1.6.2.3.2 If communication is established by the above manner, the pilot-in-command will be requested to acknowledge clearances or instructions or to respond to questions by using the transponder or by executing specified turns.
1.6.2.3.3 If communication is lost with an aircraft being vectored, the pilot-in-command shall maintain the last assigned heading and altitude for 1 minute. In IMC, if the assigned altitude is below the Minimum Safe Altitude, the pilot shall climb to the Minimum Safe Altitude and proceed by the most direct path to the holding point associated with the runway in use and carry out the standard radio failure procedure.
1.6.2.4  Communications Failure Experienced By Departed Aircraft
1.6.2.4.1 The pilot-in-command of a departed IFR flight in IMC, who has acknowledged a climb to an initial level other than the flight planned level for the en-route phase of the flight and experiencing two-way radio communication failure after departure, shall proceed to his destination as follows:
  1. set the SSR transponder to code 7600;

  2. maintain the last assigned level for a period of 3 minutes if no clearance time or geographical limit was given by ATC; and

  3. subsequently climb, complying with any level requirements stipulated in the SID or departure clearance as appropriate then to the cruising level in accordance with the current flight plan.

1.6.2.4.2 If during the 3-minute period specified in 2.4.1 b) the pilot will encounter a minimum IFR level that exceeds the level last assigned by ATC then the pilot shall climb to the minimum IFR level.
1.6.2.4.3 The pilot-in-command of an aircraft that is being radar vectored after departure and experiencing communications failure shall:
  1. set the transponder to 7600;

  2. maintain the last assigned altitude and heading for a period of 2 minutes and if the assigned altitude is lower than the Minimum Safe Altitude, climb to the Minimum Safe Altitude; an

  3. proceed by the most direct path to intercept the current flight planned route climbing to the flight planned level to the destination.

1.6.2.4.4 If circumstances do not permit the flight to proceed to the destination, the pilot-in-command shall maintain VMC and avoid known areas of dense traffic and land at the most suitable aerodrome, which may be the departure aerodrome.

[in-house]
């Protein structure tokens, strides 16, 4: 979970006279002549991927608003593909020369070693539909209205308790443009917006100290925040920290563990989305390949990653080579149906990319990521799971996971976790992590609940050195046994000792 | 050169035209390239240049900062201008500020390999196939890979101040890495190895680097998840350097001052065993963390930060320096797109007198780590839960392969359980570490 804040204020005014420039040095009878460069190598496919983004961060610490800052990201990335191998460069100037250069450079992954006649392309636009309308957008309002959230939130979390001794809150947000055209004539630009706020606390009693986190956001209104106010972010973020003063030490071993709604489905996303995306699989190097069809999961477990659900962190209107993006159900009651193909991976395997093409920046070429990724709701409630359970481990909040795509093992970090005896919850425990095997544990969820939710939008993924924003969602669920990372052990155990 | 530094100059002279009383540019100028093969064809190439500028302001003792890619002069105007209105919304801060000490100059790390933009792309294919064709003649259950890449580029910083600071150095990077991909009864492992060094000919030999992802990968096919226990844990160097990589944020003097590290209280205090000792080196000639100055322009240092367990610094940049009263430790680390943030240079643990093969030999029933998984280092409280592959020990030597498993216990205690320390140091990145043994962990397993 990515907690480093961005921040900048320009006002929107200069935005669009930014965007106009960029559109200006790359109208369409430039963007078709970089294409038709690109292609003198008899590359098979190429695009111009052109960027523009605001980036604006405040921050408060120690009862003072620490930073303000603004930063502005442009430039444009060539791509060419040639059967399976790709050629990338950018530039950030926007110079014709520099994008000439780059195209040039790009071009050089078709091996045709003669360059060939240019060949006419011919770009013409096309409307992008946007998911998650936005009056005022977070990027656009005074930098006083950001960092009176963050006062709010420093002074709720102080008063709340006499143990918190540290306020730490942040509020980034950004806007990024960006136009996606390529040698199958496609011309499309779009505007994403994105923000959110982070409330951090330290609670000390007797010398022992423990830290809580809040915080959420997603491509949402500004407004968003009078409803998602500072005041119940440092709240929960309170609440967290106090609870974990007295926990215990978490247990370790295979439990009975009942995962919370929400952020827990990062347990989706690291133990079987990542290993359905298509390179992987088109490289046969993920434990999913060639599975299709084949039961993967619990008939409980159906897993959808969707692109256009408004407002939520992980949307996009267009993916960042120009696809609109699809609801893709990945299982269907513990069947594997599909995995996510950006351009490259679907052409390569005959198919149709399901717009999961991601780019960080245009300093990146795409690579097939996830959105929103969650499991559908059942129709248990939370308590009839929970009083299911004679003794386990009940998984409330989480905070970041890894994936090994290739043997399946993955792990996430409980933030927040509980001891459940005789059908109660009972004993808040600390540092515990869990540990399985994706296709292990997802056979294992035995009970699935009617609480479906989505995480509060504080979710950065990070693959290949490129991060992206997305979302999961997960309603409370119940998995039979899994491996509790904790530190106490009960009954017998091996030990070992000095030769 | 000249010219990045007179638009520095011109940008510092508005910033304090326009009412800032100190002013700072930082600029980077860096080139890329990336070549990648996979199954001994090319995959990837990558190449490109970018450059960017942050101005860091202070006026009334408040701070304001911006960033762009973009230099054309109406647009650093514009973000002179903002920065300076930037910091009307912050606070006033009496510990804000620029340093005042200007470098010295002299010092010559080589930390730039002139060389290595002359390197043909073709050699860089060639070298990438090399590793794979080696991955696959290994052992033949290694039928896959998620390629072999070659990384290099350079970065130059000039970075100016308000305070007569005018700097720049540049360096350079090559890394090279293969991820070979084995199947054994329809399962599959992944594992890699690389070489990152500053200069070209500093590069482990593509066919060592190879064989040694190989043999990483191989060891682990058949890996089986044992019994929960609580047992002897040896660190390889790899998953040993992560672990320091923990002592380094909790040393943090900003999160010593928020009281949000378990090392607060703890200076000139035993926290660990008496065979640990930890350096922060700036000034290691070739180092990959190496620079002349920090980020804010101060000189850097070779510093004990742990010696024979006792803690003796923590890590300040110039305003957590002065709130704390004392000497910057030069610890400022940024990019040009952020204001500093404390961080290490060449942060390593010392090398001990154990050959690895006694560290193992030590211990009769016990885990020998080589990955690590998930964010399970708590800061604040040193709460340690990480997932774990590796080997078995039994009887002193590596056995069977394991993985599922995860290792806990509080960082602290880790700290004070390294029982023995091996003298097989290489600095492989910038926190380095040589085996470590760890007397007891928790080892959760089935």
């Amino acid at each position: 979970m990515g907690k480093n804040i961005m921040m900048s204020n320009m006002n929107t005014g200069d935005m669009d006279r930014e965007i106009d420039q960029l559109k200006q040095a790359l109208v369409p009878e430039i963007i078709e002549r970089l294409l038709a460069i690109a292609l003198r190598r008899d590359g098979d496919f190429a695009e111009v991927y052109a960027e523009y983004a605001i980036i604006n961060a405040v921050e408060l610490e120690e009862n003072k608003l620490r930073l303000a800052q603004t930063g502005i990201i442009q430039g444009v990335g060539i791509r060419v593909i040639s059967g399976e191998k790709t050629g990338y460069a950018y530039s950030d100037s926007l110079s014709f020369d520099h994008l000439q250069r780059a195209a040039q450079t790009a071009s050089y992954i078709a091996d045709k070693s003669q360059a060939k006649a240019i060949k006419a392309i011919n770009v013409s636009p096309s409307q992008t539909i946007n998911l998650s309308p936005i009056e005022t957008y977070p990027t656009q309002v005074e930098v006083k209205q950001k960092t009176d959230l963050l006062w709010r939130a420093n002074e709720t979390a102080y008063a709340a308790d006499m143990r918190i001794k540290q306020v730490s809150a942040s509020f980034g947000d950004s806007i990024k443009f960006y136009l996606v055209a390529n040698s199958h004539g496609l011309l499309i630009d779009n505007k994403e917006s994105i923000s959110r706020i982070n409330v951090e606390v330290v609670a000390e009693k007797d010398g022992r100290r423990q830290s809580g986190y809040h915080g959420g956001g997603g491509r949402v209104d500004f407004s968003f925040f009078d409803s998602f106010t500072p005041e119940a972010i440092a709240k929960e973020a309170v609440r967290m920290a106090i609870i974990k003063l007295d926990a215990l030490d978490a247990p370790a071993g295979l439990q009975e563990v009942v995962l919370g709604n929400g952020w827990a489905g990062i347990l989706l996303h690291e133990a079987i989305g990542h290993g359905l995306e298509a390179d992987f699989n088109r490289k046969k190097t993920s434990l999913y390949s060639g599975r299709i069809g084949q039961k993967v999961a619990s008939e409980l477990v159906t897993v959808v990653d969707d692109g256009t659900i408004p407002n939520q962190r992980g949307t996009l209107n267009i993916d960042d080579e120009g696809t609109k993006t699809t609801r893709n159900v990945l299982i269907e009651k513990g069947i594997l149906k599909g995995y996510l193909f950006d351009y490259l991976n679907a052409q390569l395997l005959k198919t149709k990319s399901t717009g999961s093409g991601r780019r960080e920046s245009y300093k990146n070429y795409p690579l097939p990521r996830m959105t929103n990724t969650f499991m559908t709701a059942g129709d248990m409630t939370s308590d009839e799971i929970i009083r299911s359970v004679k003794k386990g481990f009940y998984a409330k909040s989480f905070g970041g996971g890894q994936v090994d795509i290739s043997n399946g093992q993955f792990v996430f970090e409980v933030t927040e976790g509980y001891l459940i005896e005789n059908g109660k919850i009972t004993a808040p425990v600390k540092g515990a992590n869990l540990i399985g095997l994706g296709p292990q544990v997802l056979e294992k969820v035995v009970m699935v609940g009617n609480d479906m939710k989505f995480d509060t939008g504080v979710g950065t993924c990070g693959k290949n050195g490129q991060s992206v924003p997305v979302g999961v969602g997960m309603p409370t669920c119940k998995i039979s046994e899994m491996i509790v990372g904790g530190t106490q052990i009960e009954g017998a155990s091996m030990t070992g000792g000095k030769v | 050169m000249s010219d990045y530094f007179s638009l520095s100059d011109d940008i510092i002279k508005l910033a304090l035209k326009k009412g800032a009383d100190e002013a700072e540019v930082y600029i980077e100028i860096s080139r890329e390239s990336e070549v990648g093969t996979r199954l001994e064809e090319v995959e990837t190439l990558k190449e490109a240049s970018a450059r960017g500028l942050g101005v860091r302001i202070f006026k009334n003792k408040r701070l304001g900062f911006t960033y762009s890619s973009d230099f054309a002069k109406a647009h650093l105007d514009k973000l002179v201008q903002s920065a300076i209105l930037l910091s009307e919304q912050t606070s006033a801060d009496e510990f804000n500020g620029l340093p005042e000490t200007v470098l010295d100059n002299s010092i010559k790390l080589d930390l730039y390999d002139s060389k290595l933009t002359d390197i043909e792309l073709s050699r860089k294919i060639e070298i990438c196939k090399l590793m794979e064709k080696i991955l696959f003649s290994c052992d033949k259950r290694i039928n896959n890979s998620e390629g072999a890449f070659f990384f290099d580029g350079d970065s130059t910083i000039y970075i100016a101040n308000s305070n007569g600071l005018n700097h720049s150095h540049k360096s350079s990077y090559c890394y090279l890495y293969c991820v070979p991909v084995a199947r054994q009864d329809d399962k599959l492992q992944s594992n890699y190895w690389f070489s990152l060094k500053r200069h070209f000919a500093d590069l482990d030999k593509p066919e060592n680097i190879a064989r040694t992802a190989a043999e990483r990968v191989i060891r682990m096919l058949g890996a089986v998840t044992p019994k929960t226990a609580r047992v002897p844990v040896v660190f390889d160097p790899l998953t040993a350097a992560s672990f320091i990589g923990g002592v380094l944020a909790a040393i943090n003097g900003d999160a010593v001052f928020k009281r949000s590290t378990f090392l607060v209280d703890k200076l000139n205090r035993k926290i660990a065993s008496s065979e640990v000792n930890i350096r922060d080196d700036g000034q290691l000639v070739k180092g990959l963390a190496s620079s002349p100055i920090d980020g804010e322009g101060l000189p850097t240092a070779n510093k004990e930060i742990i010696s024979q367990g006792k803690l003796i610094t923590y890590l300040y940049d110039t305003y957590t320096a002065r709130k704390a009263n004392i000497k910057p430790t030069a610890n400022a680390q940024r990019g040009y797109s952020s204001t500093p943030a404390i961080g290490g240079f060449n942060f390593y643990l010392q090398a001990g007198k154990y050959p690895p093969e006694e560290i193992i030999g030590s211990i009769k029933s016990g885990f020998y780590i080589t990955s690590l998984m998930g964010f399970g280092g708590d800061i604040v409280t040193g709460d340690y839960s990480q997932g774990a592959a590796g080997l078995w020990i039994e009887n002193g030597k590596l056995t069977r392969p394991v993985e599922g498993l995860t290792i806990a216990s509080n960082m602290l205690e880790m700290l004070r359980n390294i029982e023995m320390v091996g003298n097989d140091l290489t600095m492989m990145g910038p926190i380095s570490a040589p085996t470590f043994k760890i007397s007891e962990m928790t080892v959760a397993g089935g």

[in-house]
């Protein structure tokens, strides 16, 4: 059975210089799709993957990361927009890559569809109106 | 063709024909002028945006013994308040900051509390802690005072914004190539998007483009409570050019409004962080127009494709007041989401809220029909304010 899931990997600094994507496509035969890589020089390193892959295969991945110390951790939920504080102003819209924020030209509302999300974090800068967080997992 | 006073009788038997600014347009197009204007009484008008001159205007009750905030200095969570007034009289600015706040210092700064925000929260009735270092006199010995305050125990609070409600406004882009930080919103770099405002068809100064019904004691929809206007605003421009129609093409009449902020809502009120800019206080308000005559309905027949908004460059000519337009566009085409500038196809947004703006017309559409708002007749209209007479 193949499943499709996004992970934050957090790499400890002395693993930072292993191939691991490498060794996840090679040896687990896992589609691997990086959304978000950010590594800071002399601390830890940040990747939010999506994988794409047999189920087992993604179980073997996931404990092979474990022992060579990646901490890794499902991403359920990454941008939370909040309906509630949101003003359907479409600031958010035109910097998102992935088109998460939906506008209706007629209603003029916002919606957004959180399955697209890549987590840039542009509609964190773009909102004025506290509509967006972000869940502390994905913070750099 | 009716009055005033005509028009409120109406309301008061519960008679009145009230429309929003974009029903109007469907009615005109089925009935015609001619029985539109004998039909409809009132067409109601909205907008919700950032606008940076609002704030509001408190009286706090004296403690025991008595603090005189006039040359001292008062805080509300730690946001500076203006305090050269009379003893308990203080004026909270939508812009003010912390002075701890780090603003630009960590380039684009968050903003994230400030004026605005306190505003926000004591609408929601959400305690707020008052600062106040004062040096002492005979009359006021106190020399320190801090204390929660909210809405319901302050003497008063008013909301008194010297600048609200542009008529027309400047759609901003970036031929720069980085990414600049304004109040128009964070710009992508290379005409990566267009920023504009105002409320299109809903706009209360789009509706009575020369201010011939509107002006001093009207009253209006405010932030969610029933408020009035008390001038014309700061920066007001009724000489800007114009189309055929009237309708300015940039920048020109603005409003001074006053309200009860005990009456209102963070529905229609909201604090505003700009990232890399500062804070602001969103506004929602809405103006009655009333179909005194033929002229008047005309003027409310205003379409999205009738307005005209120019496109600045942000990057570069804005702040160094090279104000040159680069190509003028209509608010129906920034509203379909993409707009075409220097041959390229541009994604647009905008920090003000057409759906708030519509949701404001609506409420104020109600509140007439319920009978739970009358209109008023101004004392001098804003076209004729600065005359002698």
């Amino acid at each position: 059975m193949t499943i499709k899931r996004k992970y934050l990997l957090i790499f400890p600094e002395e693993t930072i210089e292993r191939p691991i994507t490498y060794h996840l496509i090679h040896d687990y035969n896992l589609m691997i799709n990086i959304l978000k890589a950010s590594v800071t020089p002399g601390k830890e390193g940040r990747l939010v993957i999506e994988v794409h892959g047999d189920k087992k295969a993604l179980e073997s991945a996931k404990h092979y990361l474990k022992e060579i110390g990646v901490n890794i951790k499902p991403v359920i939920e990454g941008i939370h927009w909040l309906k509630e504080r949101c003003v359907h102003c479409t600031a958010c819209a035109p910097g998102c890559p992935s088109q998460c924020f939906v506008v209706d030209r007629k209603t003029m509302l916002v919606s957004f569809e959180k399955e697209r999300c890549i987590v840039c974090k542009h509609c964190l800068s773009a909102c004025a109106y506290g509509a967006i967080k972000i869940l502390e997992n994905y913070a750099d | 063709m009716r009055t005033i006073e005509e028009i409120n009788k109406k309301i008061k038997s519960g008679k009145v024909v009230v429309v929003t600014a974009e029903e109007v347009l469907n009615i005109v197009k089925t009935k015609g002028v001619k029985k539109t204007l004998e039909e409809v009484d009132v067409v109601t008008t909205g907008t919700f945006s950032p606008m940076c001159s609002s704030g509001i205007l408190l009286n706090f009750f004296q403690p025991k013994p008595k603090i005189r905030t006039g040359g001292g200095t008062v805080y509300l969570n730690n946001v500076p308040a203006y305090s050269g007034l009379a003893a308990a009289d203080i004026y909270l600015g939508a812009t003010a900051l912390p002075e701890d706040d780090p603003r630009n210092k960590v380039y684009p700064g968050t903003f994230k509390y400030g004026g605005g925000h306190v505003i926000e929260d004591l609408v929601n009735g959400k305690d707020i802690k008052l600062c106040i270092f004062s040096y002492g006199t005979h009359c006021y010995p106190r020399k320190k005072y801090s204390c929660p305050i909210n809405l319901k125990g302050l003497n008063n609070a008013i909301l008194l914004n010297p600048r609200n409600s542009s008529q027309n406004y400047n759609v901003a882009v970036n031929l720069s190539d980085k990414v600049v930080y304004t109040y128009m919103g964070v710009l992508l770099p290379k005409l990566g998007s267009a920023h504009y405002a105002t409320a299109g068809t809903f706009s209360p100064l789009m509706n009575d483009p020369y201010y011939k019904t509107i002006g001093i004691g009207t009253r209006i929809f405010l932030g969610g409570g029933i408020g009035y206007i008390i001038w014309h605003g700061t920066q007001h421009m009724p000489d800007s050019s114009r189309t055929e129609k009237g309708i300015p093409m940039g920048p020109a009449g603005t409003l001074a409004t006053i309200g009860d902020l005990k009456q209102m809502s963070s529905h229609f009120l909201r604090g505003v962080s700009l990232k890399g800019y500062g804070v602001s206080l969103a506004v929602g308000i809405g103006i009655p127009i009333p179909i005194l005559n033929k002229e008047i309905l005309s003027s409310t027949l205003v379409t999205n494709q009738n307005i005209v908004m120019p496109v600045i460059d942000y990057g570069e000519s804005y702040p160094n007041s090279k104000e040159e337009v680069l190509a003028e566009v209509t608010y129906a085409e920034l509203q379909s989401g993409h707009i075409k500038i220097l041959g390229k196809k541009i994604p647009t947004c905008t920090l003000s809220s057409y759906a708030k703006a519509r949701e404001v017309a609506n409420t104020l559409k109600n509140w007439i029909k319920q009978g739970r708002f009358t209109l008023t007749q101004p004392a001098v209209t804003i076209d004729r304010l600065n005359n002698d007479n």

1.6.2.5  Special Procedures in the Kuala Lumpur TMA
1.6.2.5.1 The following special procedures shall apply to aircraft proceeding to the KL International / Sepang or the Subang/Sultan Abdul Aziz Shah.
1.6.2.5.2 Pilots assigned or already established on a STAR for KL International / Sepang or Subang/Sultan Abdul Aziz Shah shall comply with procedures given in the respective instrument charts.
1.6.2.6   KL International / Sepang
1.6.2.6.1  If total radio communication failure occurs to an aircraft bound for the KL International / Sepang, before being given and acknowledged a specific STAR, the pilot-in-command shall:
  1. Transmit blind position reports and intentions if the aircraft’s transmitter is presumed seviceable;

  2. Proceed via current flight plan route or as cleared by ATC to VKL maintaining the last assigned flight level;

  3. Commence descent in the VKL hold (inbound track 320° right turn) at, or as close as possible to, the EAT last
    received and acknowledged or, if no EAT has been received and acknowledged, at or as close as possible to the
    ETA over VKL calculated from the current flight plan;

  4. Carry out ILS or LOC Approach procedure for KLIA runway 14L;

  5. Land on runway 14L,if possible within 30 minutes of the ETA calculated in c), or the last ETA acknowledged whichever is the later;

  6. if a landing on runway 14L is not possible due to aerodrome wind conditions, the pilot-in-command shall:

    1. in VMC, go around, join right hand downwind runway 32R for a visual approach RWY 32R;

    2. in IMC, go around, climb to 6000 feet on runway heading, return to VKL thence carry out ILS or LOC approach procedure runway 32R.

  7. If runway 14L/32R is not available, ATC will switch the runway and approach lights on and off repeatedly to warn the pilot-in-command. The pilot-in-command shall:

    1. in VMC, go around, join right hand downwind for visual approach RWY 32L;

    2. In IMC, go around, climb to 6000 feet on runway heading, return to VKL thence then carry out ILS or LOC approach procedure for RWY 32L.